When you were younger, did you ever see a picture of a gory leg or a kid in the playground covered in blood after an unfortunate accident? If so, did you immediately request counselling and medication for your all new post-traumatic stress disorder?

I’m in my late twenties now, but when I was a young’un if somebody from your school died naturally, was killed or even committed suicide; you went home and you let it all out – “this is what he meant to me” or “well I didn’t know him but my friend Johnny did and he was really sick apparently” and you’d discuss your feelings with your parents and realise that – for lack of a better term – life goes on.

Adversity, hardship and misfortune breeds strength and attentiveness.

Nowadays, I see disasters and tragedies happen where the first thing people do is run to the counsellor and act as if what has happened is something the world and all of its living things has never faced before. Do we act as if little Billy has seen the death of a human because that’s just the way of the world, or do we act like he has seen what nobody should ever see and that this will be the most traumatic sight in the world?

Think about WordswithMeaning!, now this is a website that, if there are tortures happening in the world, it’ll be the source for the visually shocking evidence. Today, the media tells you that a whole number of horrible things have happened and we just use our own imagination, when our imagination isn’t even close to the terrible things that are going on behind the censorship. Watch one of those surgery programs and see how brutal the responsibility of removing or repairing a damaged organ is and then you might be that little bit stronger when somebody is impaled by a speeding truck that continues after leaving the poor victim to fend for his or herself.

Was there a road accident near the school? Call the counsellors. A flood you say? Call the counsellors. Actually, maybe this is why I am a counsellor.

Disasters, deaths and gore are all inevitable. You can’t put a pixelated sheet over everything that your kids are exposed to. Yes it will shock them, it will cause distress but by covering their eyes from the cruel reality of life; all you’re doing is shielding them and weakening their ability to understand that this world is full of pretty flowers and nasty things.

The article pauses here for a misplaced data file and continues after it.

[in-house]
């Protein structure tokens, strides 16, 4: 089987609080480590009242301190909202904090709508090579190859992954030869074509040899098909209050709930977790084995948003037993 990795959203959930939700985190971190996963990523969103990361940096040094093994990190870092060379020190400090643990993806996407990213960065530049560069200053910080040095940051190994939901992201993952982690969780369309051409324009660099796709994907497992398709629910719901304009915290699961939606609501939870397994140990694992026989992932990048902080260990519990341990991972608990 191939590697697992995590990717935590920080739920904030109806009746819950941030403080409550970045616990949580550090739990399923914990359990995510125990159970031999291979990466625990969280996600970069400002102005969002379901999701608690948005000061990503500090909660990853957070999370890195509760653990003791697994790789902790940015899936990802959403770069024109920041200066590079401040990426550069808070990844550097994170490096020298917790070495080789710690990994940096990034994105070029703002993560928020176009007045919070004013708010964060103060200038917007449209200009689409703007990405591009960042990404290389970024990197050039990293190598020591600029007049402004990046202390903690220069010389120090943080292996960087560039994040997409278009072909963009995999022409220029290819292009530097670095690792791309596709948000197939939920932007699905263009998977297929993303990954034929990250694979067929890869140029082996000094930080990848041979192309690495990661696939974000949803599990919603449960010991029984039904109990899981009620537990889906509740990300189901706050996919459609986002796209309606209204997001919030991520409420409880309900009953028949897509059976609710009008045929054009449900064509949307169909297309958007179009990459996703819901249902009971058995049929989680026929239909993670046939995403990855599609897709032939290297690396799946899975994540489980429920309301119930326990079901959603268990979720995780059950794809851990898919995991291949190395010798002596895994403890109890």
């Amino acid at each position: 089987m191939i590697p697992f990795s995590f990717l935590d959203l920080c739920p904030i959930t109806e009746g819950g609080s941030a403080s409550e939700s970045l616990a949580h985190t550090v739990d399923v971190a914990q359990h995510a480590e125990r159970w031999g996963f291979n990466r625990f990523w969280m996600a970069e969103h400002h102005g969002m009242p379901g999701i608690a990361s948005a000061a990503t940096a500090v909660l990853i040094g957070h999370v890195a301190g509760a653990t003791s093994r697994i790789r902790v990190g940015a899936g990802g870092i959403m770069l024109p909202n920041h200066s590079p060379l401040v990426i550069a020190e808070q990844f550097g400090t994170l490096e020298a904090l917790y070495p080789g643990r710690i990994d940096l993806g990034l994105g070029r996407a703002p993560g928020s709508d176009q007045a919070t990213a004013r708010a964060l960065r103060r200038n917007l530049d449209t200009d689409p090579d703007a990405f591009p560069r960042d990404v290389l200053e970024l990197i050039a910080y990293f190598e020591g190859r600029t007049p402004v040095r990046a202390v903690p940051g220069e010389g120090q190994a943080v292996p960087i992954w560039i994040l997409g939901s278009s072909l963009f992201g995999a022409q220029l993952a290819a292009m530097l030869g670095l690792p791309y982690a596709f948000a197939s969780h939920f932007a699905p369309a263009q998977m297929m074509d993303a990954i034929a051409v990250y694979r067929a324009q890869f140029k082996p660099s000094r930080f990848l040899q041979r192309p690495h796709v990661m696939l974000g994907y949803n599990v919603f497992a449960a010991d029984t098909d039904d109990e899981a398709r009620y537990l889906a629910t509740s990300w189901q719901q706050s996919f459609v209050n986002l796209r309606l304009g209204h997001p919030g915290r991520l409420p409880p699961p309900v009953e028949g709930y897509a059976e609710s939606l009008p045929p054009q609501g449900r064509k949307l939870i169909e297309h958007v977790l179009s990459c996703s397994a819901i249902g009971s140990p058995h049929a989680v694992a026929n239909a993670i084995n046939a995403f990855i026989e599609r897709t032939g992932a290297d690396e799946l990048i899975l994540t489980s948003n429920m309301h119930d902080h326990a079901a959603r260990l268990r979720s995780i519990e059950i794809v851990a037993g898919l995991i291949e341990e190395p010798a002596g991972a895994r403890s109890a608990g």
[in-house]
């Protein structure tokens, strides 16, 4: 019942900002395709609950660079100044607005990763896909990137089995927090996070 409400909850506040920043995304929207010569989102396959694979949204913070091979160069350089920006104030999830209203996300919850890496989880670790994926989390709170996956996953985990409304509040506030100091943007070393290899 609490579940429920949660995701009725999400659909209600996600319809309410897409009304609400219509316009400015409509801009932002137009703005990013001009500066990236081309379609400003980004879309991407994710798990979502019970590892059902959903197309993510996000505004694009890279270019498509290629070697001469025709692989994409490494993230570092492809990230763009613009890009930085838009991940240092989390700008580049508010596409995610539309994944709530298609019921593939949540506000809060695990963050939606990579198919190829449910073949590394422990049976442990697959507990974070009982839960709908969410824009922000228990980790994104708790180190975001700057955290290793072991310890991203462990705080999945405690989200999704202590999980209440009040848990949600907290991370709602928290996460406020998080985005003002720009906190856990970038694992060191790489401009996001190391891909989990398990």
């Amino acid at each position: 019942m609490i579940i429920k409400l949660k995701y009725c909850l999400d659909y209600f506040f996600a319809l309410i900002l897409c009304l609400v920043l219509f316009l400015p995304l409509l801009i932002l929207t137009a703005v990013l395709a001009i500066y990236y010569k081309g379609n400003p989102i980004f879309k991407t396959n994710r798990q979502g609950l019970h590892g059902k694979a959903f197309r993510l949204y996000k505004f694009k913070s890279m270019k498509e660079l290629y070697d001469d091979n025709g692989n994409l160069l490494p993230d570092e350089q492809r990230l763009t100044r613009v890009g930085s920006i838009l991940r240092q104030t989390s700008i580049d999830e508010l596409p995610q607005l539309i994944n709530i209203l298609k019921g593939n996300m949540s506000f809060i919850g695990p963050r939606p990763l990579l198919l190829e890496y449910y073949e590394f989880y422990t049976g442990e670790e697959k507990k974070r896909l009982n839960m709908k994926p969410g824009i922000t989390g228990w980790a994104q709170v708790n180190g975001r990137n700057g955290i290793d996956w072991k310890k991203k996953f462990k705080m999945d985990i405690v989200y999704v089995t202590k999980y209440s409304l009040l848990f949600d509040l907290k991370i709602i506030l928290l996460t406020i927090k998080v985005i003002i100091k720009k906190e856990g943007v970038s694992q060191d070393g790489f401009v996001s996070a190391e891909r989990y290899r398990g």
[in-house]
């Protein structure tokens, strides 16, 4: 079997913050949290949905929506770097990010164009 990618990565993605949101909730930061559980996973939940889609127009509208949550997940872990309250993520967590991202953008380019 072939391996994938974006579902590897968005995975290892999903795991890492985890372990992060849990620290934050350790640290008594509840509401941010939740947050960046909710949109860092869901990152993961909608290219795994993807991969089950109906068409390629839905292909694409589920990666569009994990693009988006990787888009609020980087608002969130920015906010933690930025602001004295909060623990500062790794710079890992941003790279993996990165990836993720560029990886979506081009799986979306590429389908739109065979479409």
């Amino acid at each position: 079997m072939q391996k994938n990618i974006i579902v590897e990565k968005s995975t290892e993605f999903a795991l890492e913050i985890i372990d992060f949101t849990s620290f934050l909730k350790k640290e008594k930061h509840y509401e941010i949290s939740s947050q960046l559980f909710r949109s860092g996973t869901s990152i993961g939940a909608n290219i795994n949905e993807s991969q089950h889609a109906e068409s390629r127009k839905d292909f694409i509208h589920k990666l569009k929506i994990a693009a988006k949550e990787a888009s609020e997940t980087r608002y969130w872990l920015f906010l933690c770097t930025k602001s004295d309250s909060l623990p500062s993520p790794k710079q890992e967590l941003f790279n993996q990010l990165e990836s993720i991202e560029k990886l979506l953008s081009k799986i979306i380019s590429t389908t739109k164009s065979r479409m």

I have a very vivid memory of touching the cooker about five minutes after my mum said “DON’T TOUCH, IT’S HOT!” My mum’s response was “for goodness sake, see, this is why I told you not to touch it. Go run it under the tap”

On that day, I learned that heat = pain. Funny how I’m almost thirty and I still remember the effect that had on me and how cautious I am about hot objects nowadays.

I am by no means saying you should go burn your children to teach them of life’s misfortune, but if they hurt themselves, let them know it’s only natural and that it’s a salutary reminder that they may not be so lucky the next time; cold running water will heal it now, but if you were to be careless again, you may require some serious medical attention.

I’m constantly hearing the sad news that another life has been lost to the realms of “cyber bullying” or similar and yes, suicide is difficult to tackle, but if you put your 13 year old into the war that is life without some knowledge, experience and a sword then chances are they’ll be injured within moments.

Sometimes we all have to learn the hard way in order to prepare ourselves for the worst.

 

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Sunny Winterson

Obviously an alias, Sunny is a Canadian journalist who has worked with several mainstream news outlets.

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